Raising the money to restore Huntersville’s historic old jail could be the biggest challenge facing a group of volunteers working to turn the building into a public, multi-use space.
Members of the Olde Huntersville Historic Society met with town staff in late October to discuss how the recently designated nonprofit can move forward with the repairs needed to restore the structure. The biggest job ahead is to repair or replace the roof.
The old jail, which sits in the 300 block of Huntersville-Concord Road, was built about 1935 and has been largely unused since the 1960s. In the past year, it was designated as a historic landmark by the Charlotte-Mecklenburg Historic Landmark Commission and the town.
While any action by the group will require town board approval, the group is leading efforts to restore the building, said Rob Kidwell, a member of the town board and the historic group. The group has between 20-25 active members, he estimated, noting they recently received official 501(c)3 status.
Group members have scheduled an engineer who works with the Charlotte-Mecklenburg Historic Landmarks Commission to visit the jail in early November to determine if cracks in the structure affect its stability or integrity, Kidwell said.
“Before we take the roof off and replace it, we want to make sure it’ll hold a new roof,” he said.
The engineer will also check the interior for hazards such as lead-based paint and asbestos, Kidwell said, noting inspection results will help determine next steps.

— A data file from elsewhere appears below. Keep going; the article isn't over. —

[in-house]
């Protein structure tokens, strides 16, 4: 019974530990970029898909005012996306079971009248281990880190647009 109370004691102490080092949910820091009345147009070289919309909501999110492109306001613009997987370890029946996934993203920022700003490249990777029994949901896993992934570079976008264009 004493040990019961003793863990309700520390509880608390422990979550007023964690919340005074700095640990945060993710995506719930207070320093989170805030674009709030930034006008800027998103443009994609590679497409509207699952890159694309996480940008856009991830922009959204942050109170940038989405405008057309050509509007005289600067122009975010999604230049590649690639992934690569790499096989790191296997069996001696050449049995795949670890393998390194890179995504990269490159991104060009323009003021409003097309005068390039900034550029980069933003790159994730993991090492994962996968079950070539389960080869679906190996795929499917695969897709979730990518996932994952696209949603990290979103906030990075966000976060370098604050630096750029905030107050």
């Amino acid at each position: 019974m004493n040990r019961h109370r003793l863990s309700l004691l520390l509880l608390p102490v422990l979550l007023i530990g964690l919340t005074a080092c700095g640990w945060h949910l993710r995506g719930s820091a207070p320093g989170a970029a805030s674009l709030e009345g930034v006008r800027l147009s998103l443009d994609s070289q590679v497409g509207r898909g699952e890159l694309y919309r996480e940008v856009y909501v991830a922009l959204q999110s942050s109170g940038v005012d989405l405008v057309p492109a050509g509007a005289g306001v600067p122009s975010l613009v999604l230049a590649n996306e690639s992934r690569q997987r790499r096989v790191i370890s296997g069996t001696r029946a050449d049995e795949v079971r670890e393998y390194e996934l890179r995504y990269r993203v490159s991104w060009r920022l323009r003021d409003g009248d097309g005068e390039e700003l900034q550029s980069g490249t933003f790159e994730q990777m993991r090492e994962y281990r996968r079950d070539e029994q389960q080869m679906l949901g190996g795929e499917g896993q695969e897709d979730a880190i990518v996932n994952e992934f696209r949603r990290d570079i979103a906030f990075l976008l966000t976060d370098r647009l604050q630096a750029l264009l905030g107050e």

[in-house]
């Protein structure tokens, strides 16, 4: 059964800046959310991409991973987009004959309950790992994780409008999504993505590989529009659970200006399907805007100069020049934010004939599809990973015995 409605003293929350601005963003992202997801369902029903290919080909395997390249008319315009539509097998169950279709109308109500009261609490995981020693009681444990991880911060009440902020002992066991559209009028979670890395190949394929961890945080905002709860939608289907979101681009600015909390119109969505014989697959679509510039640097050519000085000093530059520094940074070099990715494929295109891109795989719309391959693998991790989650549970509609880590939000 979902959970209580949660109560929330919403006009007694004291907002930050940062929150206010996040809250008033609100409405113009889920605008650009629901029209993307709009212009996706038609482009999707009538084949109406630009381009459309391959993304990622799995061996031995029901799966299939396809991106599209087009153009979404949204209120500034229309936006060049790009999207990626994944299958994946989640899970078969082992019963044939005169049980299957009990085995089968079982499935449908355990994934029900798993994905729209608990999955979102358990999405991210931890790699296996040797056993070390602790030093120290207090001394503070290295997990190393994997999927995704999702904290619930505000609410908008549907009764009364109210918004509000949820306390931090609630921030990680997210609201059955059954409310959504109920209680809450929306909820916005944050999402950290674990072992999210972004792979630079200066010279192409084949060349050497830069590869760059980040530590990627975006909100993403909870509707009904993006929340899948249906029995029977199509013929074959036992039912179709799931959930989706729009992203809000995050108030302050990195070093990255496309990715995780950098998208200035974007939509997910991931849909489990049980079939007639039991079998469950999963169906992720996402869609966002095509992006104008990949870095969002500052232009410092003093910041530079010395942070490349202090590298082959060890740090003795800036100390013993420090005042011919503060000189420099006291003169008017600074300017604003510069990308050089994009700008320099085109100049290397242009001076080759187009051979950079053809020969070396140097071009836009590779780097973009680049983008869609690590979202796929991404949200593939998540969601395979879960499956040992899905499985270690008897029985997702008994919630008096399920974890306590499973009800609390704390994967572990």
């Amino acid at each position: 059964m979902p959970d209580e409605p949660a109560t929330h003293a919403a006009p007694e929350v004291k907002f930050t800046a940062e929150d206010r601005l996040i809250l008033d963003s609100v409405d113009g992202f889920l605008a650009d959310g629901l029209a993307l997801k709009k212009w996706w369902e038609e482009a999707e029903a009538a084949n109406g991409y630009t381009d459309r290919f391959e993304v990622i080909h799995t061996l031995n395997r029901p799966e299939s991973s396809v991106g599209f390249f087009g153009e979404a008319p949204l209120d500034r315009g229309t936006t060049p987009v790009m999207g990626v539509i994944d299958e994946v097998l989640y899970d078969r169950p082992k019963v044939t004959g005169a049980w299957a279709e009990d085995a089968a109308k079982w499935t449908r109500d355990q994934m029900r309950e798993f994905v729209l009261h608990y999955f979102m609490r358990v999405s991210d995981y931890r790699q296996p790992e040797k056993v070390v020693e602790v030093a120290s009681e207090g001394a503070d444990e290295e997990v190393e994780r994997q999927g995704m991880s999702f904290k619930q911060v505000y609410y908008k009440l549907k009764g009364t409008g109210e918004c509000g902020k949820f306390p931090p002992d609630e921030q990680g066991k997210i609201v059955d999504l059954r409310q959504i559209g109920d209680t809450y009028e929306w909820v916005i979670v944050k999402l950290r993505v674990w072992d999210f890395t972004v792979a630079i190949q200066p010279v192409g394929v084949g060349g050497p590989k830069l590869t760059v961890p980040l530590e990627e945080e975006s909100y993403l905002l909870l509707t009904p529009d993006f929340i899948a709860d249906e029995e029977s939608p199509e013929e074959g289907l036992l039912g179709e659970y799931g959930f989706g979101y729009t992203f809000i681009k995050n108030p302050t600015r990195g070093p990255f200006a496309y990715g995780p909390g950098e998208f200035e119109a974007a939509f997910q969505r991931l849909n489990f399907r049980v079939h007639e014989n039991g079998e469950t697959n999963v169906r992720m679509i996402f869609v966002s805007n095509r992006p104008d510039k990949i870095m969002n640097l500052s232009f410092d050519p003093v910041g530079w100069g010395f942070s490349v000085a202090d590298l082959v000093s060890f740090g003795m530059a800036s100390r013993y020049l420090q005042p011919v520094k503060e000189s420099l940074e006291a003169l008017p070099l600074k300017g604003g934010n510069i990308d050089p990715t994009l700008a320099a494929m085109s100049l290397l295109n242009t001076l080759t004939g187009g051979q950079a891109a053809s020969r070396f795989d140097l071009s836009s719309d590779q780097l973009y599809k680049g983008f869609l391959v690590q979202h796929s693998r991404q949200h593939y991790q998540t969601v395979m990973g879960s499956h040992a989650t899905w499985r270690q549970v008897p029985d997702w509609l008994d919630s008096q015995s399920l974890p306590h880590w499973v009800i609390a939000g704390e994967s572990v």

“The motivation is to restore a historic building, it’s the (town’s) oldest municipal building left standing.”
A tarpaulin that covered the structure for months to help prevent further roof damage was removed at the end of summer, after officials determined it was trapping moisture and humidity inside, accelerating wood deterioration, said Greg Ferguson, Huntersville town manager.
The Historic Society has received three bids to repair parts of the roof or replace it in its entirety, Ferguson said; the quotes range from roughly $4,000 to more than $12,000.
Both the town and the historic society agree that they’d like to address the roof as quickly as possible, but availability of funds will determine the time frame, Kidwell said.
“If we had unlimited funds, we could probably have this done in six months to a year,” he said. While the group will contact vendors and contractors about the possibility of discounted or pro bono services, Kidwell said, they’ve broken the long-term project into numerous phases, with a dollar amount for each that will depend in part on the engineer’s upcoming inspection.
Ferguson said the town will also contact the State Department of Cultural Resources to see if there are any resources or assistance that can be provided.
A specific plan for the restored building has yet to be determined, Kidwell said, but the group would like to see it open to school field trips and the general public, especially when considering its proximity to the new veterans park that will be constructed at Main and Maxwell Streets.
“We want it to be part of downtown, so when people come to the new park or as that area develops, there’s something that reminds them that (Huntersville) wasn’t always new buildings and … concrete,” Kidwell said. “We had some humble beginnings.”